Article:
P2P Lending Startups That Are Trying To Destroy The Banks

Business InsiderChallenger bank Metro Bank has just struck a deal with Zopa, one of the UK’s biggest peer-to-peer consumer lenders, to lend money over Zopa’s platform. The amount lent wasn’t disclosed but a source told Business Insider that it was around “millions a month”.

The pair signalled their ambition in the release announcing the deal, writing: “Zopa and Metro Bank believe this partnership is a great example of how disruptive financial challengers can collaborate to provide additional value and revolutionise the UK banking sector.”

Both companies want to not only steal market share from the UK’s traditional banks but also force them to reinvent their business by doing so. Management at both Metro Bank and Zopa have in the past said traditional banks do not to enough to cater to customers’ needs.

Metro Bank, known for its strong customer service focus, has in the past labelled the UK’s five dominant high street banks “a cartel” and Zopa’s boss Giles Andrews has chided banks for overlooking customers. Clearly these are two companies that aren’t just happy to work alongside traditional lenders.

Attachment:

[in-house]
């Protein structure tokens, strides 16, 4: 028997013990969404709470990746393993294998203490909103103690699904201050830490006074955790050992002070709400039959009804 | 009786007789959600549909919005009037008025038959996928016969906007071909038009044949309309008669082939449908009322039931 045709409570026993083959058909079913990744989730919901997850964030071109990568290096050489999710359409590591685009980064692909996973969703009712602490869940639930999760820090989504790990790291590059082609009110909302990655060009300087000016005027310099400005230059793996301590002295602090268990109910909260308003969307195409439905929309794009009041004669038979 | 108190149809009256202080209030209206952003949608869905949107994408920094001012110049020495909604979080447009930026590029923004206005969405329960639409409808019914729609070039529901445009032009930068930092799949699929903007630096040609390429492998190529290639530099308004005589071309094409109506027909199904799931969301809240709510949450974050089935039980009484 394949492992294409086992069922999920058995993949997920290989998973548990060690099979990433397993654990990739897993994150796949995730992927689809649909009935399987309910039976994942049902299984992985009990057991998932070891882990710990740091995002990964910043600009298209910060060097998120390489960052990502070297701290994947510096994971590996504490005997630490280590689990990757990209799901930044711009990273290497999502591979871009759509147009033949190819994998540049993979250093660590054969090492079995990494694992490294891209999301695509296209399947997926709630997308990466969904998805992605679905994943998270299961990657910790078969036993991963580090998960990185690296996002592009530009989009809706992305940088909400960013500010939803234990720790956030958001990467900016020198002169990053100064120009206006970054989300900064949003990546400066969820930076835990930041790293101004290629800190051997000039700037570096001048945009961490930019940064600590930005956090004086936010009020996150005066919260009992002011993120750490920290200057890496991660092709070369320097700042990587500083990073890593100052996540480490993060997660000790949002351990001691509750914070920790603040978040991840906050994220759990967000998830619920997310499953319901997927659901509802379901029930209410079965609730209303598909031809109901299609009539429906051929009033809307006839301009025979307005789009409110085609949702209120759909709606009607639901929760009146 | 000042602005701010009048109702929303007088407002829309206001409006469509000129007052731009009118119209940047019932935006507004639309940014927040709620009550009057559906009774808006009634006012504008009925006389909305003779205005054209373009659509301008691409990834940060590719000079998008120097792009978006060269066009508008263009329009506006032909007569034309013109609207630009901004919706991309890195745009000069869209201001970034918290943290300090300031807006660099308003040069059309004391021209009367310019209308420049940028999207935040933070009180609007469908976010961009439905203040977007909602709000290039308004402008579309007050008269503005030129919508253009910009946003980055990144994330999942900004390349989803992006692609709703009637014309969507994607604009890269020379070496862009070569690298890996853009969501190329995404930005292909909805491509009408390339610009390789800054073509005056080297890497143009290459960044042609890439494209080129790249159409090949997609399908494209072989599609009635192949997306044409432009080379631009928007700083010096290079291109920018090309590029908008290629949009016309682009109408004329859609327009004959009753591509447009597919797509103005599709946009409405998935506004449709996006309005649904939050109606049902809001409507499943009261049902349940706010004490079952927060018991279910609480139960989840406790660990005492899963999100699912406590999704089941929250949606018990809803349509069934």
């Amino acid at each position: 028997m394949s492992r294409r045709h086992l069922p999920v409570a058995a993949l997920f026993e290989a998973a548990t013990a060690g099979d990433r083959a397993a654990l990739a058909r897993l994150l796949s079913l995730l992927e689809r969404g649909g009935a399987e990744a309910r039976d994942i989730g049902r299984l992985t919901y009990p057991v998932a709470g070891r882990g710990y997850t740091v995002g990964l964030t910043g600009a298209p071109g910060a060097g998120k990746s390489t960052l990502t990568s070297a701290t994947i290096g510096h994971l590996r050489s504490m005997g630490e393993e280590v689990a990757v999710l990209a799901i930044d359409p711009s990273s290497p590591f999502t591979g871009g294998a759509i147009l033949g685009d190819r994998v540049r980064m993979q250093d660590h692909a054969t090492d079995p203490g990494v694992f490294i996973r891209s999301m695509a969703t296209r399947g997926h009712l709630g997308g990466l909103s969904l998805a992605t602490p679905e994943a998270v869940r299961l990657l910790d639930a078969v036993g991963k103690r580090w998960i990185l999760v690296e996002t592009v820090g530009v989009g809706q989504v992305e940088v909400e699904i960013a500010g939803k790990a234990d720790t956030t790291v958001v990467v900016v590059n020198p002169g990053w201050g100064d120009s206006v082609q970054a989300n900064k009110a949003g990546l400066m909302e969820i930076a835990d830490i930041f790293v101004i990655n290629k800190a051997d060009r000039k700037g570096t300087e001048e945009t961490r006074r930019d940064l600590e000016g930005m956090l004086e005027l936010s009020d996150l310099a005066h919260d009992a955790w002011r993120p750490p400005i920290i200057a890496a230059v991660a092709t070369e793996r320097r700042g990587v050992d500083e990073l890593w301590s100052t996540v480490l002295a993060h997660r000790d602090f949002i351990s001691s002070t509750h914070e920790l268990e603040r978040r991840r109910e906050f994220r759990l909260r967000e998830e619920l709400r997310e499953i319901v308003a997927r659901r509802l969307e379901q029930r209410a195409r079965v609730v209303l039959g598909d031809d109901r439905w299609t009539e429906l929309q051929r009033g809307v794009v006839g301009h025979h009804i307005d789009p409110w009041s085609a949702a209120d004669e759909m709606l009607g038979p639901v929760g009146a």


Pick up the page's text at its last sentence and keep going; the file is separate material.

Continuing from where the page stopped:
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Bloomberg: Is peer-to-peer lending out of control? There’s certainly some cause for concern. Consider these facts: P2P loan volume is poised to hit $77 billion this year, a 15-fold increase from just three years ago. LendingClub, the No. 1 player worldwide, is trading at a market value of about $7 billion even though it lost $33 million last year. And in a flashback to the subprime mortgage boom, P2P startups have begun bundling and selling off loans through securitizations. The business of matching lenders with borrowers online—which still amounts to only 0.08 percent of the $96 trillion in global corporate and household outstanding debt—may truly be an innovative way to distribute capital. But is P2P a revolution or just another bubble?